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Title: Labor Policy and Labor Research Since the 1960s: Two Ships Sailing in Orthogonal Directions?
Authors: Krueger, Alan B.
Keywords: labor policy
job training
Issue Date: 1-Dec-1999
Citation: Economic Events, Ideas and Policies: The 1960s and After, edited by George Perry and James Tobin, Washington, DC:Brookings Press, 2000.
Series/Report no.: Working Papers (Princeton University. Industrial Relations Section) ; 428
Abstract: This paper summarizes trends in labor market policy since the 1960s, trends in research in labor economics since the 1960s, and the intersection between the two. Labor policy has moved strongly in the direction of regulating many more aspects of the labor market since the 1960s. Legislation that expanded the scale and scope of labor market regulation includes the Civil Rights Act of 1964, the Age Discrimination in Employment Act, the Occupational Safety and Health Act, the Coal Mine Safety and Health Act, the Worker Adjustment and Retraining Notification Act, and the Family and Medical Leave Act. The number of Department of Labor (DOL) employees in regulatory agencies increased by almost 300 percent between 1969 and 1979. The number of employees involved in regulation decreased since 1979, despite continued expansion of labor market regulations, raising questions about the extent of enforcement of many labor standards. Another policy shift is that the job training budget has declined considerably since the late 1970s. To gauge trends in labor economics research, the number of articles published on various topics is presented. Results of a survey of labor economists’ views about several key parameters are also analyzed. Although widespread disagreement exists, the median labor economist expects fairly modest labor supply elasticities, and fairly modest effects of job training on participants’ earnings. Labor-related social experiments are becoming more prevalent in part because of DOL’s support, and labor economists report that they put much stock in such experiments. A case study suggests that research in labor economics has contributed to some of the recent changes in the allocation of the federal job training budget. Finally, hypotheses for the shifts in labor policy since the 1960s are offered.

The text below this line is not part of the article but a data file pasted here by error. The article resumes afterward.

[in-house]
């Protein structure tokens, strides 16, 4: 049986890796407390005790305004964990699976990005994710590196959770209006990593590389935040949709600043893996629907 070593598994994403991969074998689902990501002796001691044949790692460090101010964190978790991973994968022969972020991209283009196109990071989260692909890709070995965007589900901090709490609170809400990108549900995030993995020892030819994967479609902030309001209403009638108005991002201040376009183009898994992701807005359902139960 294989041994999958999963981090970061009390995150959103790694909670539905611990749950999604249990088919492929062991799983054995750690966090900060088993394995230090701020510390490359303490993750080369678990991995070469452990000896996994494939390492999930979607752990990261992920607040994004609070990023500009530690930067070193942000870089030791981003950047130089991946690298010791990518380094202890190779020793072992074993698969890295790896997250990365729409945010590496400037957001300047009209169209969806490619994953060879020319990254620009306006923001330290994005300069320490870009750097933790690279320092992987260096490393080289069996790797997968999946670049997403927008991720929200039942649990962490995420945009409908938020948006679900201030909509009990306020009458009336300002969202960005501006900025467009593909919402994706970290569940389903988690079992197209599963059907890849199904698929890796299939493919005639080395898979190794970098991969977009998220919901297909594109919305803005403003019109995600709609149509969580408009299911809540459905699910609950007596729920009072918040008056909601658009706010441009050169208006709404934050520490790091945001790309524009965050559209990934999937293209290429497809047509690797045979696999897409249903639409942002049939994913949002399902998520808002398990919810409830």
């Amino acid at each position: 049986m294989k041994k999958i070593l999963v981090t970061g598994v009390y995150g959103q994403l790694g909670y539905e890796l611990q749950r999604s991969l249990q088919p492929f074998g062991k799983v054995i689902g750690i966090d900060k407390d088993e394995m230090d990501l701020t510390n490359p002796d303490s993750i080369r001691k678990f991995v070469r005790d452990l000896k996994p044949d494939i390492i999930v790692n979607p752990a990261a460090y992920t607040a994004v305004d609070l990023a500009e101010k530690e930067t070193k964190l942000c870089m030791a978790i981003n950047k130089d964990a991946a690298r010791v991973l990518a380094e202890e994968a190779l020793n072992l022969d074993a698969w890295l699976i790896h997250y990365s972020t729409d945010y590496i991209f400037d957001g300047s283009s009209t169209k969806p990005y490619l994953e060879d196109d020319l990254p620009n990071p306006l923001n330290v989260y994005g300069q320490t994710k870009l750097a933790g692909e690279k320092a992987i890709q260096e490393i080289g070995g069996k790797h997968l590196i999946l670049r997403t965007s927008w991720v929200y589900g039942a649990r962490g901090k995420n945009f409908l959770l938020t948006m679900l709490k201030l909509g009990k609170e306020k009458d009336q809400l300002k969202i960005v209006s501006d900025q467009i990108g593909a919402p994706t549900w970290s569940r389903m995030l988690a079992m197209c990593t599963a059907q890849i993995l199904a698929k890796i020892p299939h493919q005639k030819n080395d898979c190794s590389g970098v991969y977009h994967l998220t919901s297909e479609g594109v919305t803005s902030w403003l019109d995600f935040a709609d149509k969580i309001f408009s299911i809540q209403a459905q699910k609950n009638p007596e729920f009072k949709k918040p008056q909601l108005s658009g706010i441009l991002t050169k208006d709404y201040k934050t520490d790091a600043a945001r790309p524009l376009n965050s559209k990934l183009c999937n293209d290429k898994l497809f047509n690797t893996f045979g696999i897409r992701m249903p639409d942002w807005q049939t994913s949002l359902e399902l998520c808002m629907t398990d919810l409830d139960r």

Appears in Collections:IRS Working Papers

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